Maligne River in November


Before setting camp in my “Caught With My Pants Down”  Jasper mid-November trip, I stopped off at the 6th bridge on the Maligne lake Road and hiked upstream along the Maligne River.  The snow had not fallen yet and I found a little spot where I played around with a circular polarizing filter to capture some flowing river details and abstracts.

Maligne River, Jasper National Park, Alberta, Canada

Maligne River : Prints Available – Nikon D300, Nikon 70-200mm f/2.8 VR, 4 sec @ f/16, Singh-Ray LB circular polarizer, ISO 100, tripod

Jasper National Park, Alberta, Canada, Maligne River,

Maligne River : Prints Available – Nikon D300, Nikon 70-200mm f/2.8 VR, 1/15 sec @ f/5.6, Singh-Ray LB circular polarizer, ISO 200, tripod

Jasper National Park, Alberta, Canada, Maligne River,

Maligne River : Prints Available – Nikon D300, Nikon 70-200mm f/2.8 VR,  .6 sec @ f/11, Singh-Ray LB circular polarizer, ISO 100, tripod

Polarizing filters absorb light perpendicular to the reflected light thus reducing glare by only allowing “polarized” light to pass through. Without getting into the science behind polarized light, polarizing filters essentially help remove unwanted glare from reflective surfaces  such as water or glass and can make wet leaves and rocks less shiny while slightly increasing saturation and contrast  to give your image that extra little “pop”.  In my  case at the Maligne River,  changing the position of my polarizer resulted in varying degrees of the amount of reflected light  from the river to pass through the lens making for some interesting and abstract images.  Pools of water along the river also provided good opportunities for some rock and river scenics.

Jasper National Park, Alberta, Canada, Maligne River,

Maligne River : Prints Available – Nikon D3S, Nikon 16-35 mm f/4 VR, 3 sec @ f/13, Singh-Ray LB circular polarizer, ISO 100, tripod

Snow fell throughout the night and I crawled out of my tent to a beautiful  soft white blanket of snow.  Just a few feet away from my tent  I noticed  fresh wolf prints to which I wondered if it was the same wolf who casually “greeted” me as I arrived at my campsite the day before.  Having surveyed the trail the day before,  I decided  a snow covered second hike along the Maligne River was in order.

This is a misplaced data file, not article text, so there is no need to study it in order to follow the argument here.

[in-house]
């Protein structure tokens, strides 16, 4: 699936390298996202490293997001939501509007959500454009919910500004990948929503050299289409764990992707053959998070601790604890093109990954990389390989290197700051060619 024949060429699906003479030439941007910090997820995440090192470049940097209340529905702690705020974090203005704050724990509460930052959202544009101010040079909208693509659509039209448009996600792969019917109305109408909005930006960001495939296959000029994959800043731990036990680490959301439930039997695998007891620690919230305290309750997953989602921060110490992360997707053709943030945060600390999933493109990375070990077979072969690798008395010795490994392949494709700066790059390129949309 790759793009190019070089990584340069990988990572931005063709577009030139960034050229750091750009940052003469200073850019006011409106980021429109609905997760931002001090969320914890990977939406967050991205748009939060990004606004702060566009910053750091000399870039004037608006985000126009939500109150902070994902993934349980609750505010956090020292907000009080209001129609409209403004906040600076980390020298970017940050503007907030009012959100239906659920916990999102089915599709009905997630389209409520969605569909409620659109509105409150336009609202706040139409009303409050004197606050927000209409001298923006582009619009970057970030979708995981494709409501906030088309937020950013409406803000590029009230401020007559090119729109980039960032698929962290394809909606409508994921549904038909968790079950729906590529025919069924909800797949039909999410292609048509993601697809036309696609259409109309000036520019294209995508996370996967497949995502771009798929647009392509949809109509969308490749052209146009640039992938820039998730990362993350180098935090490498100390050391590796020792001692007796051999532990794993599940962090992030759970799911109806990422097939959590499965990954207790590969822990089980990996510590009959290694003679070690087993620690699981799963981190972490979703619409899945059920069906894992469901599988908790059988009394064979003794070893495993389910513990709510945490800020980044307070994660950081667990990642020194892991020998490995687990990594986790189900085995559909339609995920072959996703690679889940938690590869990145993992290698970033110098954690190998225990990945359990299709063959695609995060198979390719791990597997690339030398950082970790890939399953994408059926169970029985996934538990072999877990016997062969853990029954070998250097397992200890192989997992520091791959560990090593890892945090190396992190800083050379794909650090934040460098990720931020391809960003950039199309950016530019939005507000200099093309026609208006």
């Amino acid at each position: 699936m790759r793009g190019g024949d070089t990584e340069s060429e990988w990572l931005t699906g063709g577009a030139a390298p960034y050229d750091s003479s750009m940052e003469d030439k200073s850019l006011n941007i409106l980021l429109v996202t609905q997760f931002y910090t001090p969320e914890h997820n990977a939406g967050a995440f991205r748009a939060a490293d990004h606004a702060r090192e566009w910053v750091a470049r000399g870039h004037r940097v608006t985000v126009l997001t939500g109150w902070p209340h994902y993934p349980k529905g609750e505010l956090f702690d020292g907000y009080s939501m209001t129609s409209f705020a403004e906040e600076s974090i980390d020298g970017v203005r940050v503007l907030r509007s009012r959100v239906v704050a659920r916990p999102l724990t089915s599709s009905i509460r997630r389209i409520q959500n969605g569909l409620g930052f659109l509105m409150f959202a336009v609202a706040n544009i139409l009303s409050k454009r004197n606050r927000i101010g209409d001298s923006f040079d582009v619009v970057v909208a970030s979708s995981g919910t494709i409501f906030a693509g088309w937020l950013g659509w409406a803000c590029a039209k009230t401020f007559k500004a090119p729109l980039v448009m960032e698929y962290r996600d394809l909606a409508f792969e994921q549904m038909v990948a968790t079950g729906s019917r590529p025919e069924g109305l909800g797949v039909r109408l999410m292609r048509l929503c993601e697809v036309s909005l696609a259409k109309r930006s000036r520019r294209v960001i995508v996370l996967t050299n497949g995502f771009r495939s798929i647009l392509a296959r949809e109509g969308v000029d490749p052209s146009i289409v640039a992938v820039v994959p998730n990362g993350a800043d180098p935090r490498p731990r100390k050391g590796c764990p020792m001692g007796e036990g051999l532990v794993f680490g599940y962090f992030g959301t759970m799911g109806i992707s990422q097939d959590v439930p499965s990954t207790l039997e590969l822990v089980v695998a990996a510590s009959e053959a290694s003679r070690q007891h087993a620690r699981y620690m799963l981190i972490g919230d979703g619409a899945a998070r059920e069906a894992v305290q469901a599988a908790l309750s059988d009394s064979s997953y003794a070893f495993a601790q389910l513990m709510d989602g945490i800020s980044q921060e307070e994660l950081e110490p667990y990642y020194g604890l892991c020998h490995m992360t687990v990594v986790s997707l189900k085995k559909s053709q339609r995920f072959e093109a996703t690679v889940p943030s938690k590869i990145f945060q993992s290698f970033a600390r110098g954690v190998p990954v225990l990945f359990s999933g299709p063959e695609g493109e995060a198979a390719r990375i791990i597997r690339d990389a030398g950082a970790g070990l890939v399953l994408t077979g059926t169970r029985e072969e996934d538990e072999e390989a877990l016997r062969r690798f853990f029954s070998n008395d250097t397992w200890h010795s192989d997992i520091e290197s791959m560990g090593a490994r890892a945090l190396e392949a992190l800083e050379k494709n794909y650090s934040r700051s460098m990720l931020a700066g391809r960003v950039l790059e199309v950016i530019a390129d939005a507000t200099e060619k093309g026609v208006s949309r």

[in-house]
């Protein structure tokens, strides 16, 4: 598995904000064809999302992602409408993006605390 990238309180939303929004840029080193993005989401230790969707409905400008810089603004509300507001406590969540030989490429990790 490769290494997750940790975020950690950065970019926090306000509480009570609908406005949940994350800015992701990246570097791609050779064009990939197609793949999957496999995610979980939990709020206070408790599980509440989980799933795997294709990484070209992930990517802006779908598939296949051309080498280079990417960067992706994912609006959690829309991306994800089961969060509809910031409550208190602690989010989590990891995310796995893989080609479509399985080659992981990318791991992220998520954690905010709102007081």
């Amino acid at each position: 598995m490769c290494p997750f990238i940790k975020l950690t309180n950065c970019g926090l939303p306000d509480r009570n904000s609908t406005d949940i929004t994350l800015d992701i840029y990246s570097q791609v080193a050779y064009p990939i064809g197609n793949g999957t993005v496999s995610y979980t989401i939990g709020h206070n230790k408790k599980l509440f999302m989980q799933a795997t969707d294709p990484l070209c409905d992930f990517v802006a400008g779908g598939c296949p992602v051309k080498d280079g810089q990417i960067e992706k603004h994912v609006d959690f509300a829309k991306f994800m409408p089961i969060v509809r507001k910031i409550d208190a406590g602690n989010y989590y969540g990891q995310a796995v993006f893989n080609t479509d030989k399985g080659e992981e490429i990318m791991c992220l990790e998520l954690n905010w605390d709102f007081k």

Jasper National Park, Alberta, Canada, Maligne River, HDR Image

Maligne River : Prints Available  –  Nikon D3S, Nikon 16-35 mm f/4 VR,  2-exposure HDR,  Singh-Ray LB circular polarizer, ISO 100, tripod

With the dark rocks and the bright fresh snow, capturing a proper single expose was tricky.  A perfect opportunity to try out some HDR or High Dynamic Range images.  Again, without getting too technical, high dynamic range refers to the range of brightness levels that exist in a particular scene.  When this range goes from clipped blacks to blown out highlights in one exposure,  we can combine two or more images of varying degrees of exposure into a single image to capture all details from the darkest area to the brightest in a particular scene.  In the image above and  below, I used Nik HDR Efex Pro to “blend” two separate exposures. One to capture detail in the bright snow and another  for the detail in the darker areas of the scene. The images were finished off with minor adjustments to contrast using  Nik Color Efex Pro. 

Jasper National Park, Alberta, Canada, Maligne River, HDR Image

Maligne River : Prints Available – Nikon D3S, Nikon 16-35 mm f/4 VR,  2-exposure HDR,  Singh-Ray LB circular polarizer, ISO 100, tripod 

You may view a larger image by clicking on any image.  Additional images from this series may also be viewed in the New Images Gallery.

Until next time…

Fab

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